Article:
Author offers advice for new graduates, others on building ‘faithful careers’
NORMAL — As students graduate from college, degrees in hand and hopes for a bright future in their heart, it is essential to take more than knowledge, skills and experience into the search for a job, said Dr. Peter Smudde, professor and associate director of the School of Communication at Illinois State University.
“The time and the effort that job searches can take before they are successful can vary greatly because of so many factors, most especially the field in which you search and the economic forces on industry and society,” he told The Catholic Post. “A faithful approach to the search is truly essential.”
He urged them to remember: “You are not alone in your job search. God is with you.”
Smudde practices what he preaches.
Readers can find his well-researched thoughts in “Faithful Careers: Integrating the Catholic Faith and Work.” The book was published last summer by Routledge and is available in hardcover, paperback and e-editions.
“Faithful Careers” begins with a “Prayer for Work” and ends with a “Prayer for Working Well for God in His Vineyard.” In between are six chapters exploring what work is and why it’s important, as well as how to build a faithful career, where to get help, and next steps.
To put things in context, Smudde cites two Bible verses — what he calls scriptural “sparks” — at the beginning of each chapter. At the end, readers will find questions for meditation and a few suggested activities.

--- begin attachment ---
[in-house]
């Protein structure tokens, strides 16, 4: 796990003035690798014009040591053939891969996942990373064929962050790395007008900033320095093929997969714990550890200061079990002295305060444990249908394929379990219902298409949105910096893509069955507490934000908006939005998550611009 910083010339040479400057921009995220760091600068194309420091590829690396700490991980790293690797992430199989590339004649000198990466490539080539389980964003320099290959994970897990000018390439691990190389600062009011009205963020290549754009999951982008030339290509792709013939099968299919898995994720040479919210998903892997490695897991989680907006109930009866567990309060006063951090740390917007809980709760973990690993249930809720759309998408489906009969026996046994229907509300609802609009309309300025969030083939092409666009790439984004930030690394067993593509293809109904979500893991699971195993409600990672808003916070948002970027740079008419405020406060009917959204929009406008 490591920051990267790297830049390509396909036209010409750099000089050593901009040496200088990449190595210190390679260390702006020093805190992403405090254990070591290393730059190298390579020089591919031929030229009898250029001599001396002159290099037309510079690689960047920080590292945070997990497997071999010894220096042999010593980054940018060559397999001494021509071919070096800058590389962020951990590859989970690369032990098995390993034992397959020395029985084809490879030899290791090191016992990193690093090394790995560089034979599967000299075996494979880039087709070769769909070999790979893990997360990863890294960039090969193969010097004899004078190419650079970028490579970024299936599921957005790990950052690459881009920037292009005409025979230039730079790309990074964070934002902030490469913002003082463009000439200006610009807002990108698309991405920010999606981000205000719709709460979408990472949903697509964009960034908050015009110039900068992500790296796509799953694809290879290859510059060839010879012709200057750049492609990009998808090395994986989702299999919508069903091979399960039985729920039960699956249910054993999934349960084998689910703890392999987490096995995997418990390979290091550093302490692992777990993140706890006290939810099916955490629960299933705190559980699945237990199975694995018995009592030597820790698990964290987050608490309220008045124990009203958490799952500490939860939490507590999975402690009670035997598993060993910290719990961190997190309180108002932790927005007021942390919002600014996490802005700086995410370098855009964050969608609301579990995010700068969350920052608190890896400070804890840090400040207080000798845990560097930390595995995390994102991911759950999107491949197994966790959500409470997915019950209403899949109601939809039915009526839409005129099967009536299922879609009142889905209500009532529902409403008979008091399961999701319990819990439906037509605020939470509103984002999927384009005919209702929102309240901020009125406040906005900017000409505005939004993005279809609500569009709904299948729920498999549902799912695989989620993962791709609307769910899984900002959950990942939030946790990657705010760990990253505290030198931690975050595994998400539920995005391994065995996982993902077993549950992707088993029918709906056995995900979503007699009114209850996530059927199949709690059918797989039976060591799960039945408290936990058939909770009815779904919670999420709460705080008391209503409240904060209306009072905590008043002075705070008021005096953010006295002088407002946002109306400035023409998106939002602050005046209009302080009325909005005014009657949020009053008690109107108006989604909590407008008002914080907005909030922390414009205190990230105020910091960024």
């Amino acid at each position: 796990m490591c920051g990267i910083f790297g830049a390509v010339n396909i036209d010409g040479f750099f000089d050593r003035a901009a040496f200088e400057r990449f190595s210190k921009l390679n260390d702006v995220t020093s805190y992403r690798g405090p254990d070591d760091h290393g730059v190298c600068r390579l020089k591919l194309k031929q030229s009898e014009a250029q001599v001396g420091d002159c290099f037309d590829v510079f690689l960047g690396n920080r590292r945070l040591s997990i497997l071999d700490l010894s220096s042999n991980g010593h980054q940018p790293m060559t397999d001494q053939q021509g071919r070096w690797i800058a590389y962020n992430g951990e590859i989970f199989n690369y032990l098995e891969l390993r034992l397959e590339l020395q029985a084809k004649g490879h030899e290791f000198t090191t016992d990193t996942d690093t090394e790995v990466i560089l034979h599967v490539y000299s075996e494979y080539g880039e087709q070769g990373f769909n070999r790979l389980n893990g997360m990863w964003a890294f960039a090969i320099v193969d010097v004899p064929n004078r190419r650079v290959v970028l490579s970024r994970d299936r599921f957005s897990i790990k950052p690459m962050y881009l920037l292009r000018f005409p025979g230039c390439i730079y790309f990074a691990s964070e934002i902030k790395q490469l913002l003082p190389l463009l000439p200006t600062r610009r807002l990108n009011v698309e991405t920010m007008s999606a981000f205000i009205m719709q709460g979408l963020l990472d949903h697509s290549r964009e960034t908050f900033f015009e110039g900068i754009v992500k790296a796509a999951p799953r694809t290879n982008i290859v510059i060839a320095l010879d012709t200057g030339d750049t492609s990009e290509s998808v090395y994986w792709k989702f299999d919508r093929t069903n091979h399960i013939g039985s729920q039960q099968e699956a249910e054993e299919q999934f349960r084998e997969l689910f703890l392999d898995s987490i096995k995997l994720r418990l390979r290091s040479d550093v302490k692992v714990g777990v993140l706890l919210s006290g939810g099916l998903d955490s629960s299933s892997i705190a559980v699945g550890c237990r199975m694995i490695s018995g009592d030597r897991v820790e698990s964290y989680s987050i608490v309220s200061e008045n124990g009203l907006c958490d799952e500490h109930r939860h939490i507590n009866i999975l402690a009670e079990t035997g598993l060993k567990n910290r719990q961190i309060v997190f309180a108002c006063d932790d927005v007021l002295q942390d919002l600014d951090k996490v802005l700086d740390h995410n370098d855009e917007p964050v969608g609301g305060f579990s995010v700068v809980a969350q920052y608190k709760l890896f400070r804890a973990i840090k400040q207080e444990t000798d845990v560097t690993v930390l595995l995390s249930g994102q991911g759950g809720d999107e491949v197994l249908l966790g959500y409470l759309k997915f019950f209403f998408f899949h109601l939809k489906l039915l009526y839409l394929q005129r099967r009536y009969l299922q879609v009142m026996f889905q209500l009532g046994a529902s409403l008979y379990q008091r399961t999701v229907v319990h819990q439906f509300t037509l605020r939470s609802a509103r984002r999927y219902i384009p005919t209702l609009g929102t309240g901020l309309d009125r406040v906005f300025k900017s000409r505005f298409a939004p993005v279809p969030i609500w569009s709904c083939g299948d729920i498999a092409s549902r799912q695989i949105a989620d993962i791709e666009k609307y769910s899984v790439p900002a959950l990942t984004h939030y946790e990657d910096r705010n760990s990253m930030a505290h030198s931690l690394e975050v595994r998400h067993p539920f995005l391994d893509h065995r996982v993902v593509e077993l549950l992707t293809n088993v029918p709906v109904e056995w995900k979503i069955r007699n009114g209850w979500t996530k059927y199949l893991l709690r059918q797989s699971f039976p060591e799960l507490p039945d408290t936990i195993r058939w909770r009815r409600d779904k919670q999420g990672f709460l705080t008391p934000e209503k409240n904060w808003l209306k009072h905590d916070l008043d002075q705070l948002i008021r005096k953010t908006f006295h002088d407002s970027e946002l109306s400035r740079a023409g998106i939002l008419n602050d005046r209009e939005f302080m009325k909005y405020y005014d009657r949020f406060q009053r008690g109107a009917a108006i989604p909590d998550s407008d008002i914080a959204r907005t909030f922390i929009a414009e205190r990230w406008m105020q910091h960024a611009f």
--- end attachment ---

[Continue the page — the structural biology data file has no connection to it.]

At the end of the third chapter, for example, he invites people to consider if they see their work as their vocation and how. One of the suggested activities is to “reflect on yourself as a Catholic worker, identify your strengths and weaknesses, then consider opportunities to make your strengths stronger and to minimize or eliminate your weaknesses.”
Along the way Smudde references the Bible, Catechism of the Catholic Church, papal documents, Vatican documents, saints and other holy men and women, such as Venerable Archbishop Fulton J. Sheen.
“We are all life-long learners, and that characteristic is especially important as Catholics,” he writes in “Faithful Careers.”
“With a faith that is nearly 2,000 years old and has the depth and breadth of profound truths, teachings and traditions, we should expect that the Catholic faith and the Catholic Church have so much to offer us to truly help us live lives of holiness and have faithful careers,” he continues. “Finding the sources that can best help us when we need it — to guide us in our understanding and application of the Catholic faith in our lives and careers — is very doable and can be very fruitful.”
LOVES BEING CATHOLIC
Raised in a faith-filled family in Elk Grove Village, Smudde has been on a quest to integrate his Catholic faith and work for much of his life.
He holds an associate degree from Harper College in Palatine, and a bachelor’s degree in English and philosophy and a master’s degree in writing, both from Illinois State University. His doctorate in communication and rhetorical theory was awarded by Wayne State University.